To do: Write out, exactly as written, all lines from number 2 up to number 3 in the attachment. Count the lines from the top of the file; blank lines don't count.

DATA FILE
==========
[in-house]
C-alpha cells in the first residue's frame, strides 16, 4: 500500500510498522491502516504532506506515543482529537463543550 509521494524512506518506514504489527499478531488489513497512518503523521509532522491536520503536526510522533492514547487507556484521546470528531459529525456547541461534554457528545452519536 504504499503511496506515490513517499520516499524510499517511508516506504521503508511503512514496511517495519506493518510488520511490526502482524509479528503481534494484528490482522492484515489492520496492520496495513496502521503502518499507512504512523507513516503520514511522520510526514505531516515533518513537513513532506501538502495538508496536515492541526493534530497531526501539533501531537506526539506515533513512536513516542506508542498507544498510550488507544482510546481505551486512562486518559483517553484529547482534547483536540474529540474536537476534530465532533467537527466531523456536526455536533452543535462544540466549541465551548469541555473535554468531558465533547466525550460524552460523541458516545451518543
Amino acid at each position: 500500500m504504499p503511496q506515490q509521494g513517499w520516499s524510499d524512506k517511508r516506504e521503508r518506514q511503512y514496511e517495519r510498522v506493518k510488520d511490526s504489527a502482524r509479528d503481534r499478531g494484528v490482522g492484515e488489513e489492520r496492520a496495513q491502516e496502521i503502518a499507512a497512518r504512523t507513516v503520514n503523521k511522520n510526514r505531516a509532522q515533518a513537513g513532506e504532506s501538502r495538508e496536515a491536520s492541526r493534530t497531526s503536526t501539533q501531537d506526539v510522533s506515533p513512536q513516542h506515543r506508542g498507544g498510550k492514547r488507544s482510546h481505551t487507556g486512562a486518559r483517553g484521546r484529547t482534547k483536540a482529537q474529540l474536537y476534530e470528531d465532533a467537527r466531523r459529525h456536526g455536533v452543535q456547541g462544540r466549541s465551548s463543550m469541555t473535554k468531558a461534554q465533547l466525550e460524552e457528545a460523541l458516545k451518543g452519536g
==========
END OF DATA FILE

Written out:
C-alpha cells in the first residue's frame, strides 16, 4: 500500500510498522491502516504532506506515543482529537463543550 509521494524512506518506514504489527499478531488489513497512518503523521509532522491536520503536526510522533492514547487507556484521546470528531459529525456547541461534554457528545452519536 504504499503511496506515490513517499520516499524510499517511508516506504521503508511503512514496511517495519506493518510488520511490526502482524509479528503481534494484528490482522492484515489492520496492520496495513496502521503502518499507512504512523507513516503520514511522520510526514505531516515533518513537513513532506501538502495538508496536515492541526493534530497531526501539533501531537506526539506515533513512536513516542506508542498507544498510550488507544482510546481505551486512562486518559483517553484529547482534547483536540474529540474536537476534530465532533467537527466531523456536526455536533452543535462544540466549541465551548469541555473535554468531558465533547466525550460524552460523541458516545451518543
Amino acid at each position: 500500500m504504499p503511496q506515490q509521494g513517499w520516499s524510499d524512506k517511508r516506504e521503508r518506514q511503512y514496511e517495519r510498522v506493518k510488520d511490526s504489527a502482524r509479528d503481534r499478531g494484528v490482522g492484515e488489513e489492520r496492520a496495513q491502516e496502521i503502518a499507512a497512518r504512523t507513516v503520514n503523521k511522520n510526514r505531516a509532522q515533518a513537513g513532506e504532506s501538502r495538508e496536515a491536520s492541526r493534530t497531526s503536526t501539533q501531537d506526539v510522533s506515533p513512536q513516542h506515543r506508542g498507544g498510550k492514547r488507544s482510546h481505551t487507556g486512562a486518559r483517553g484521546r484529547t482534547k483536540a482529537q474529540l474536537y476534530e470528531d465532533a467537527r466531523r459529525h456536526g455536533v452543535q456547541g462544540r466549541s465551548s463543550m469541555t473535554k468531558a461534554q465533547l466525550e460524552e457528545a460523541l458516545k451518543g452519536g